2020 could have gone better for Samsung, to say the least. But fortunately for the Korean company, the stock market cares little about the present. Instead, investors are always agonizing over short- and medium-term outlooks. Most would even include long-term forecasts here, but only in principle. In practice, you have Tesla, as well as an endless stream of other everyday reminders that no one – absolutely no one – can consistently predict stock market fluctuations.
Cue Samsung’s current situation in which optimism surrounding the company’s prospects has never been greater relative to inflation, yet it’s difficult to think of a worse year for the majority of its many businesses. Including Samsung Electronics, by far the flagship component of Samsung Group.
Is Samsung’s chip leadership really that undisputed?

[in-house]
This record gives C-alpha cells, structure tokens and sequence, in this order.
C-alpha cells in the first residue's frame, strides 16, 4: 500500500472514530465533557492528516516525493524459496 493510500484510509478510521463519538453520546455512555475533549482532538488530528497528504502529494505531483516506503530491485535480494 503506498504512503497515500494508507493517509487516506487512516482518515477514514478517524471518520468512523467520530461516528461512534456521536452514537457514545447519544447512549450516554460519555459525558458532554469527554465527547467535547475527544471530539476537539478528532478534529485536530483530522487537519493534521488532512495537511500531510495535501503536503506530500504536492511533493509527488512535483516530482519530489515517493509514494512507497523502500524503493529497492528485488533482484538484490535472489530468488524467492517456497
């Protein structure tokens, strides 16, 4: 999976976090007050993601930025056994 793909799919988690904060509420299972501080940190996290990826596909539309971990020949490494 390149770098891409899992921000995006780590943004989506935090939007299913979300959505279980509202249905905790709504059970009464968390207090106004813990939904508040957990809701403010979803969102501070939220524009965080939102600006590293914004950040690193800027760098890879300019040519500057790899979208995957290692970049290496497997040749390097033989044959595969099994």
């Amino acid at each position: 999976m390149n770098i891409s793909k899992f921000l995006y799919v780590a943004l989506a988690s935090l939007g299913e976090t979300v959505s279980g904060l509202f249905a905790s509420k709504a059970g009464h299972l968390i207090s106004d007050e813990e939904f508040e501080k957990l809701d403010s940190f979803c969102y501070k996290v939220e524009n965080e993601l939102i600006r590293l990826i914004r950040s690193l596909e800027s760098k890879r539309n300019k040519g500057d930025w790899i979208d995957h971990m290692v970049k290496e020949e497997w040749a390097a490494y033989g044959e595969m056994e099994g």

Namely, the sales of smartphones and most other devices bar the defiant smart televisions have been down across the board this year. As were Samsung’s manufacturing capacities, for obvious reasons. The current optimism is entirely concentrated on the prospects of Samsung’s foundry division. As silicon manufacturing is expected to undergo yet another phase of explosive growth. And as far as industries most capable of monetizing consistently high demand levels go, chipmaking is among the most lucrative economic activities on the planet.
This is why Samsung has been riding an all-time high valuation for nearly a month by now, with that trend showing no signs of slowing down. The company’s shares peaked at 70,500 won several hours ago before ending the day on the South Korean Stock Exchange with a 70,000 won (≈$64) valuation. And while the level of global competition may seem to be even lower relative to last year when Samsung was threatened by Intel, the latter’s sale of its NAND memory unit to SK Hynix made Samsung’s neighbor all the more dangerous of a rival.